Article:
I would say what you describe was entirely a fluke.
I did a short course on understanding the weather, as part of my free choice bit, when I studied with the Open University.
They do have extremely powerful computers at the Met Office and also they do something called modelling, where they input lots of current data, press a button, and see what the computer comes up with. Interestingly, they think that if they'd been able to do modelling, back in 1987, they may have predicted that terrible storm.
The thing is, according to the Met Office, they predict many aspects of the weather very accurately these days; things like humidity, wind direction/speed, temperature, air pressure, but what they are bad at is predicting precipitation, because that can occur very locally. Unfortunately for them, this is the bit that everyone notices, so it gives people the impression, that their abilities are worse than they are!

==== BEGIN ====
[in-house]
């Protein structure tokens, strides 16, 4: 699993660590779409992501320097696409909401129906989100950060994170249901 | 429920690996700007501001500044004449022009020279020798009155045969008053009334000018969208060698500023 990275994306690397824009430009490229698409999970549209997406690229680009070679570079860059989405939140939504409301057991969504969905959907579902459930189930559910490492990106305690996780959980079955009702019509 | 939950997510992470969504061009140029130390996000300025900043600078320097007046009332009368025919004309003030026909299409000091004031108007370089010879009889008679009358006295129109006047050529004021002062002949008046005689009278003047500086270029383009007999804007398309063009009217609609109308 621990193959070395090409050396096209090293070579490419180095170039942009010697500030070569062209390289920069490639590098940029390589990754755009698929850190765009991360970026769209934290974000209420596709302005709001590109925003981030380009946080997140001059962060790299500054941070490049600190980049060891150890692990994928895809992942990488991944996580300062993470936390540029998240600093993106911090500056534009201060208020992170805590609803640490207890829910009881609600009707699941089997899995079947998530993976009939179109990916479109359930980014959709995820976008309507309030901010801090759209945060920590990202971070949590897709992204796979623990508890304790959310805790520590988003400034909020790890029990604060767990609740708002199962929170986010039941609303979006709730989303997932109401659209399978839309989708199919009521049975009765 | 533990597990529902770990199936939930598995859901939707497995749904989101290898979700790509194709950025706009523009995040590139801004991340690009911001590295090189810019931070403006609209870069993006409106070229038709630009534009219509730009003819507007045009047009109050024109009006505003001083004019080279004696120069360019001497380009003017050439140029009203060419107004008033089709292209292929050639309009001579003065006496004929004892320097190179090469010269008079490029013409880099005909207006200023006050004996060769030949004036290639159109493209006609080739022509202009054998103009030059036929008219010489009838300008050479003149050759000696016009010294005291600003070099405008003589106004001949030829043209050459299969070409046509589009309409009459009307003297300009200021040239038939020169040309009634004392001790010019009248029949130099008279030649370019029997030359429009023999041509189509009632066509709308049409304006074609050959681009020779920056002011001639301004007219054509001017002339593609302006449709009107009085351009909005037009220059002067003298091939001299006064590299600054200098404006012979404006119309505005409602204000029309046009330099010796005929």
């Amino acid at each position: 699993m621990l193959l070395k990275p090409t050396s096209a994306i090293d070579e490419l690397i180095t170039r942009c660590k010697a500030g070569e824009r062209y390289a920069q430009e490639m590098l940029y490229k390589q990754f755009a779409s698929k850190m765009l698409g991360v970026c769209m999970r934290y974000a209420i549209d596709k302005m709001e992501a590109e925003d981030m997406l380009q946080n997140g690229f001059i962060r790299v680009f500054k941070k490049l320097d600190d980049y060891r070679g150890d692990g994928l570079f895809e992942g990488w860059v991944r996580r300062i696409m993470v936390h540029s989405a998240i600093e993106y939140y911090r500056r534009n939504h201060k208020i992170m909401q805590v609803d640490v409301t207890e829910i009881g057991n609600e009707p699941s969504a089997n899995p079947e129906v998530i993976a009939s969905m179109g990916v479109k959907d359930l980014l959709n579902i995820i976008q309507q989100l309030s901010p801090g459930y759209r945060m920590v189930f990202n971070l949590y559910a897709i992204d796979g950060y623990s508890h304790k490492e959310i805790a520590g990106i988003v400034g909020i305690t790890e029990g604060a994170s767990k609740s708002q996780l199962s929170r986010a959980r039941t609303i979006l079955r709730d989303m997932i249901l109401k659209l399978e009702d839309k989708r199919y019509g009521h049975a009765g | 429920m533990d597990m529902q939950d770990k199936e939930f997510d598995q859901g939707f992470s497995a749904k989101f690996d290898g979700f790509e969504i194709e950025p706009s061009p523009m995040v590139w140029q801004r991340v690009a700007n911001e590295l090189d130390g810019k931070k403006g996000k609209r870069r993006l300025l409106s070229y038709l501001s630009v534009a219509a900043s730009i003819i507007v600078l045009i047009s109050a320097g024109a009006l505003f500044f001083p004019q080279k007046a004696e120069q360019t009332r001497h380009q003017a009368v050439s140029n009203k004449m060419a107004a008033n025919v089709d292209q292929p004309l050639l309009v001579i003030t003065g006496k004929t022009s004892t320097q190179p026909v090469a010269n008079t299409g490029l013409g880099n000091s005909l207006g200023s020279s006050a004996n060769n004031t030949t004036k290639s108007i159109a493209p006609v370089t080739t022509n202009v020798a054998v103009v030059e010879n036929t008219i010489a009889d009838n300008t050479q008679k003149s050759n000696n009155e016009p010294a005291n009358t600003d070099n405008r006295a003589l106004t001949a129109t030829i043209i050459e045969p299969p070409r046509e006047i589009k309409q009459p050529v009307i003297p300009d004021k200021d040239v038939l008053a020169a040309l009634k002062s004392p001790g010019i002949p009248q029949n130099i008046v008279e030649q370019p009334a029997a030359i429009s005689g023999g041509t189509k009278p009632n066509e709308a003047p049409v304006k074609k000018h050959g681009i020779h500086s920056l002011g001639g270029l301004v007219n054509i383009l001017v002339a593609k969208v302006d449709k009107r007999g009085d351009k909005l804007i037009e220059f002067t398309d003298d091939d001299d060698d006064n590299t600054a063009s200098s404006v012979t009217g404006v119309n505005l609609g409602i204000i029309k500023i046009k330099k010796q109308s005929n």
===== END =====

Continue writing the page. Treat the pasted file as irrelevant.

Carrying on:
Also, as you can see above, the weather is multifactorial. All of those factors can play a part in determining how our weather pans out. So, it's actually an extremely challenging area of science. By the way, I use the Met Office's own app, because it's much more detailed than the BBC one.
For those who don't know, in 1987, there was a notorious hurricane, which the experts failed to see coming...
“Do what you can, with what you have, where you are”. Theodore Roosevelt